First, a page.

The gifts I most often receive are drawings. The wee artists will bring them rolled up; folded and pulled from their pocket; flattened in a "special" zip lock bag. Students present these drawings in front of the class where we recognize them with a round of applause.

At first, I pinned their drawings to a bulletin board. Over time, this overcrowded spot became an eyesore in the classroom. And I didn't want their hard work to be showcased that way.
So I decided to create this little gallery to spotlight their independent work. Several years ago, a local frame shop went out of business and I was the recipient of many a frame. Over the years, I've picked up more at Goodwill and garage sales. Each frame is backed with a layer of cardboard and a jersey fabric in the primary colors. This surface is perfect for pinning and repinning little masterpieces.
Interested in creating your own Masterpiece Gallery? Well, it's very simple. Here's what you'll need:
  • Cheapo picture frames. I like mine metallic, so I usually spray paint them gold or silver.
  • Cardboard or foamcore. You'll notice I recycle my cardboard. Nothin' fancy here.
  • Thin sheets of cork. This is optional. When I first created these, I sandwiched a layer of cork between the jersey and the fabric. Turns out the cardboard works just as well for pinning and repinning.
  • Fabric. I used a jersey because it's what I had on hand. 
  • Glue gun.
  • Picture frame hangers. This will depend on the type of frame you pick up at your local thrift. It may already have a hanging device on the back.
Let's start with the frames. Remove the glass, artwork and backing if you purchased a frame that was not empty. I keep the glass, tape the edges and use them for palettes at home. Depending on the artwork that came in the frame, I'll either keep it or toss it. In the case of the above artwork on the right, I was able to use that as the backing for the frame. Cut cardboard or foamcore and cork (if you are using it) to the same size as the frame backing. Cover the front in fabric and hot glue to the back.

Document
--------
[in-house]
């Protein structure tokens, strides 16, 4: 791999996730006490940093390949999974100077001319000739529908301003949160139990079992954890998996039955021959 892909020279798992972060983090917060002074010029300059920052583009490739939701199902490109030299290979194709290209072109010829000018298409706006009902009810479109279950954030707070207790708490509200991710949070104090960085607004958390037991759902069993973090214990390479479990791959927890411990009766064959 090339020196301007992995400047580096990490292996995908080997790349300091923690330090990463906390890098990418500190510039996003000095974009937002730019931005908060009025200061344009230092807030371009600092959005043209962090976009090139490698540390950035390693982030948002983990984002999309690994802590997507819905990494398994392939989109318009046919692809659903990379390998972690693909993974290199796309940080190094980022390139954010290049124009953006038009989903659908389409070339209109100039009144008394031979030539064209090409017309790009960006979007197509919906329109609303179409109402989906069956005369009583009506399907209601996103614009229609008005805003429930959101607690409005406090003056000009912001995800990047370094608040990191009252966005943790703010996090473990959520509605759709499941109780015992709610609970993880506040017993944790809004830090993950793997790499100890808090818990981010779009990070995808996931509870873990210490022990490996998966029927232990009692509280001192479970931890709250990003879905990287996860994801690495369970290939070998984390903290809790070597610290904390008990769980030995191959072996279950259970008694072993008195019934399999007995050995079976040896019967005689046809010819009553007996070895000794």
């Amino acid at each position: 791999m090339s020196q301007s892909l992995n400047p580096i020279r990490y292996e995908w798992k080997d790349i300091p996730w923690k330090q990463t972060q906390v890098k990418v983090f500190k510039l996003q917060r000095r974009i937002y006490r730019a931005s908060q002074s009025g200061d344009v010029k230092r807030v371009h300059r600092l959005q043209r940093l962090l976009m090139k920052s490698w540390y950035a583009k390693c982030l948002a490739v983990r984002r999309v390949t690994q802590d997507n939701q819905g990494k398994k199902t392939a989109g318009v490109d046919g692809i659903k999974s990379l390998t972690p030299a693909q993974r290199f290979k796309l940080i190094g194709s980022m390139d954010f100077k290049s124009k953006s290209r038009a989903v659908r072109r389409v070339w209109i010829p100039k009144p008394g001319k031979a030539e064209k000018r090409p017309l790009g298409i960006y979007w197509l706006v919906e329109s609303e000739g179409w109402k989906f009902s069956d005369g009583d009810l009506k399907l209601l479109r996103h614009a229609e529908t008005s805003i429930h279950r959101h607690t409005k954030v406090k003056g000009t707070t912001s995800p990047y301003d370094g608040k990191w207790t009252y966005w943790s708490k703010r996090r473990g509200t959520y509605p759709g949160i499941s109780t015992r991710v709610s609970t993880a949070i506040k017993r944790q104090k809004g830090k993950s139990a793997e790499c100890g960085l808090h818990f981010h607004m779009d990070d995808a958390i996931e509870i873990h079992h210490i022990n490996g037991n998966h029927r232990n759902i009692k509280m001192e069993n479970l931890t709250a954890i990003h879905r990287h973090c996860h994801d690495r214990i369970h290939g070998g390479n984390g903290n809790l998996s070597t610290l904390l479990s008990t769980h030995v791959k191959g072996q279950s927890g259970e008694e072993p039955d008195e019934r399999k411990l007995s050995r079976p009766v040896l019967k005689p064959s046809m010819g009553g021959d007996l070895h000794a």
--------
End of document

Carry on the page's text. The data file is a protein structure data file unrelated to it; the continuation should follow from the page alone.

Place inside the frame. To secure, look at your frame. It might already have a way for you to secure the backing. If you look at the above frame on the left, I simply had to push the metal staples down. For the frame on the right, I just screwed the original backing into place. For the one in the middle, I hammered nails at an angle to secure the backing. 

The same goes for the hanging device. You can see the frame on the left has a mount already attached. For the one in the middle, I purchased hanging wire and stapled it into place with my electric stapler (best invention every, btw). Do you see the bits of foam I tacked to the corners? That's to hold the double sided tape. This prevents the frames from getting bumped and becoming an uneven mess on the wall.
I have found these little hangers to be the best for my concrete walls. Picked them up at the local hardware. Ask for concrete/brick picture hangers.

The ever-changing, always-inspiring Masterpiece Gallery.

You might recognize this area as where we play The Smartest Artist from this post.
Our little gallery is located in this odd corner I have in my room where the kids line up to exit. It's the perfect spot for them to see their classmates work and become inspired to create something of their own. And isn't that what a gallery is all about?

What ways have you found to display artwork?  I'd love to hear your ideas!

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Wednesday, August 8, 2012

In the Art Room: Actually, Outside the Art Room

Outside of le Cafe Artiste!
 With mere hours before the wee artists return to school, I managed to finish the outside of my art room. Giant sigh of relief. And collapse on the couch. I'm a little concerned about the inside of my art room as I have yet to put supplies out and rules up (gasp!). However, I've always been told it's what's on the outside that counts. Or did they just tell me that because of my crummy personality?
My van Gogh-spiration. The Yellow House (Vincent's house in Arles), 1888
 I am not one of those artsy types that can just have an idea pop into my head and then knock it out with a paint brush and paper. Oh no. I've gotta have something to look at and steal from. Which is where van Gogh stepped in. I sketched his street scene onto brown bulletin board paper with a charcoal stick and then painted over it...with my paint brushes! That's right, I found 'em! They were...sadly...right where I now remember putting them. In the kiln room. Don't ask.
Dunno about you, but when I hang things on the concrete blocks at my school, they don't like to stick. I've tried it all: blue sticky tack, gum, a plethora of tapes, you name it. The best sticky stuff for the job? 3M Double Sided Tape. It's pricey but this should stay up all year.